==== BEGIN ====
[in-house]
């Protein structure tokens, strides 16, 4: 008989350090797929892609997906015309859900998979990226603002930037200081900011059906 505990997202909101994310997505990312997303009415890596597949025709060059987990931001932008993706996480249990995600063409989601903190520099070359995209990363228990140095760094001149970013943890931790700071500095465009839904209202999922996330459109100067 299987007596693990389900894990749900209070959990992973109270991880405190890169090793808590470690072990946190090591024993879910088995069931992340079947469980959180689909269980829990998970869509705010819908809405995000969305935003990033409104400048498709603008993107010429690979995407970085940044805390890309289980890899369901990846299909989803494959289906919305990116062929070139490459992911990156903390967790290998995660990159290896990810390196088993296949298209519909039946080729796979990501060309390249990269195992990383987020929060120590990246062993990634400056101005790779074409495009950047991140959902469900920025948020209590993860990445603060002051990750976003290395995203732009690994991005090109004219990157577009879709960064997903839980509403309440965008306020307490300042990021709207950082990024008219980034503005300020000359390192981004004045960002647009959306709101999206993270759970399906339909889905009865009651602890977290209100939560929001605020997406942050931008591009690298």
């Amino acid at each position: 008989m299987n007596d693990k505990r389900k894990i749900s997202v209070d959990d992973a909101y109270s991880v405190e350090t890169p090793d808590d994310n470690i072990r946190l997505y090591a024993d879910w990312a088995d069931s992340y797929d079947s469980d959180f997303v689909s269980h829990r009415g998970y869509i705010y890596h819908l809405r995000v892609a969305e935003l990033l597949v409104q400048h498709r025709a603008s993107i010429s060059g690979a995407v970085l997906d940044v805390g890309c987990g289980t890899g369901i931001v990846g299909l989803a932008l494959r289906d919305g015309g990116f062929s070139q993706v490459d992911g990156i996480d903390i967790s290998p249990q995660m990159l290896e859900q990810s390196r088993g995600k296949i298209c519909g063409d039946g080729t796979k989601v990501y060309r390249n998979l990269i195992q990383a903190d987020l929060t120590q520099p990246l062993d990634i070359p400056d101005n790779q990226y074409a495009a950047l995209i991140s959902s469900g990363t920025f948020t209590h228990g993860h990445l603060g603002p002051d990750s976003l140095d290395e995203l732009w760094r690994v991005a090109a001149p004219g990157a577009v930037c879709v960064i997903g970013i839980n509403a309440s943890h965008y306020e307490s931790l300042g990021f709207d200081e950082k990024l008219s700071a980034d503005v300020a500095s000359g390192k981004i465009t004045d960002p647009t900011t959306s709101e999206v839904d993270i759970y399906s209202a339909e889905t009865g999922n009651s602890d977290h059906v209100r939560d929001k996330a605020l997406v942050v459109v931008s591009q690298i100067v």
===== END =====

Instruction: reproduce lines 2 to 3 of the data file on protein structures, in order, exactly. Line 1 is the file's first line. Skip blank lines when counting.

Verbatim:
């Protein structure tokens, strides 16, 4: 008989350090797929892609997906015309859900998979990226603002930037200081900011059906 505990997202909101994310997505990312997303009415890596597949025709060059987990931001932008993706996480249990995600063409989601903190520099070359995209990363228990140095760094001149970013943890931790700071500095465009839904209202999922996330459109100067 299987007596693990389900894990749900209070959990992973109270991880405190890169090793808590470690072990946190090591024993879910088995069931992340079947469980959180689909269980829990998970869509705010819908809405995000969305935003990033409104400048498709603008993107010429690979995407970085940044805390890309289980890899369901990846299909989803494959289906919305990116062929070139490459992911990156903390967790290998995660990159290896990810390196088993296949298209519909039946080729796979990501060309390249990269195992990383987020929060120590990246062993990634400056101005790779074409495009950047991140959902469900920025948020209590993860990445603060002051990750976003290395995203732009690994991005090109004219990157577009879709960064997903839980509403309440965008306020307490300042990021709207950082990024008219980034503005300020000359390192981004004045960002647009959306709101999206993270759970399906339909889905009865009651602890977290209100939560929001605020997406942050931008591009690298």
């Amino acid at each position: 008989m299987n007596d693990k505990r389900k894990i749900s997202v209070d959990d992973a909101y109270s991880v405190e350090t890169p090793d808590d994310n470690i072990r946190l997505y090591a024993d879910w990312a088995d069931s992340y797929d079947s469980d959180f997303v689909s269980h829990r009415g998970y869509i705010y890596h819908l809405r995000v892609a969305e935003l990033l597949v409104q400048h498709r025709a603008s993107i010429s060059g690979a995407v970085l997906d940044v805390g890309c987990g289980t890899g369901i931001v990846g299909l989803a932008l494959r289906d919305g015309g990116f062929s070139q993706v490459d992911g990156i996480d903390i967790s290998p249990q995660m990159l290896e859900q990810s390196r088993g995600k296949i298209c519909g063409d039946g080729t796979k989601v990501y060309r390249n998979l990269i195992q990383a903190d987020l929060t120590q520099p990246l062993d990634i070359p400056d101005n790779q990226y074409a495009a950047l995209i991140s959902s469900g990363t920025f948020t209590h228990g993860h990445l603060g603002p002051d990750s976003l140095d290395e995203l732009w760094r690994v991005a090109a001149p004219g990157a577009v930037c879709v960064i997903g970013i839980n509403a309440s943890h965008y306020e307490s931790l300042g990021f709207d200081e950082k990024l008219s700071a980034d503005v300020a500095s000359g390192k981004i465009t004045d960002p647009t900011t959306s709101e999206v839904d993270i759970y399906s209202a339909e889905t009865g999922n009651s602890d977290h059906v209100r939560d929001k996330a605020l997406v942050v459109v931008s591009q690298i100067v």